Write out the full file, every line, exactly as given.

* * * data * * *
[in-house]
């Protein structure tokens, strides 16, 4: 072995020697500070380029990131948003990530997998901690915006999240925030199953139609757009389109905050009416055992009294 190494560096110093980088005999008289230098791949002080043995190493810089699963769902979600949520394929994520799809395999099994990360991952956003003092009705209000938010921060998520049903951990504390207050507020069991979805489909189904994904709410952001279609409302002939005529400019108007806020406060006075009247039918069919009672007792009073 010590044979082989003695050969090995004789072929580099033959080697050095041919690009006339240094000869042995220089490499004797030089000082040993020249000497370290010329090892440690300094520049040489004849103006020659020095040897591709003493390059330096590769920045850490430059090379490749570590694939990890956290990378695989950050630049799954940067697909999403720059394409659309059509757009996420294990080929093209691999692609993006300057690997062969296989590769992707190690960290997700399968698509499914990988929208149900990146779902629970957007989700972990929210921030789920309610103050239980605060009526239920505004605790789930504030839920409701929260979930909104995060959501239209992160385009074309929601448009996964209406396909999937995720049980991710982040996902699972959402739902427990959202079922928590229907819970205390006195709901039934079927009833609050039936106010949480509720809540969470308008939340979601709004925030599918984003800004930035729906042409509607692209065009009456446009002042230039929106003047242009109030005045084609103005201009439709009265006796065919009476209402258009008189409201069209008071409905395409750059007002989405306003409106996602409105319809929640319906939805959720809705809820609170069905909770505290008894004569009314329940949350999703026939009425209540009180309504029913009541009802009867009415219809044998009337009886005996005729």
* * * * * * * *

[in-house]
């Protein structure tokens, strides 16, 4: 072995020697500070380029990131948003990530997998901690915006999240925030199953139609757009389109905050009416055992009294 190494560096110093980088005999008289230098791949002080043995190493810089699963769902979600949520394929994520799809395999099994990360991952956003003092009705209000938010921060998520049903951990504390207050507020069991979805489909189904994904709410952001279609409302002939005529400019108007806020406060006075009247039918069919009672007792009073 010590044979082989003695050969090995004789072929580099033959080697050095041919690009006339240094000869042995220089490499004797030089000082040993020249000497370290010329090892440690300094520049040489004849103006020659020095040897591709003493390059330096590769920045850490430059090379490749570590694939990890956290990378695989950050630049799954940067697909999403720059394409659309059509757009996420294990080929093209691999692609993006300057690997062969296989590769992707190690960290997700399968698509499914990988929208149900990146779902629970957007989700972990929210921030789920309610103050239980605060009526239920505004605790789930504030839920409701929260979930909104995060959501239209992160385009074309929601448009996964209406396909999937995720049980991710982040996902699972959402739902427990959202079922928590229907819970205390006195709901039934079927009833609050039936106010949480509720809540969470308008939340979601709004925030599918984003800004930035729906042409509607692209065009009456446009002042230039929106003047242009109030005045084609103005201009439709009265006796065919009476209402258009008189409201069209008071409905395409750059007002989405306003409106996602409105319809929640319906939805959720809705809820609170069905909770505290008894004569009314329940949350999703026939009425209540009180309504029913009541009802009867009415219809044998009337009886005996005729």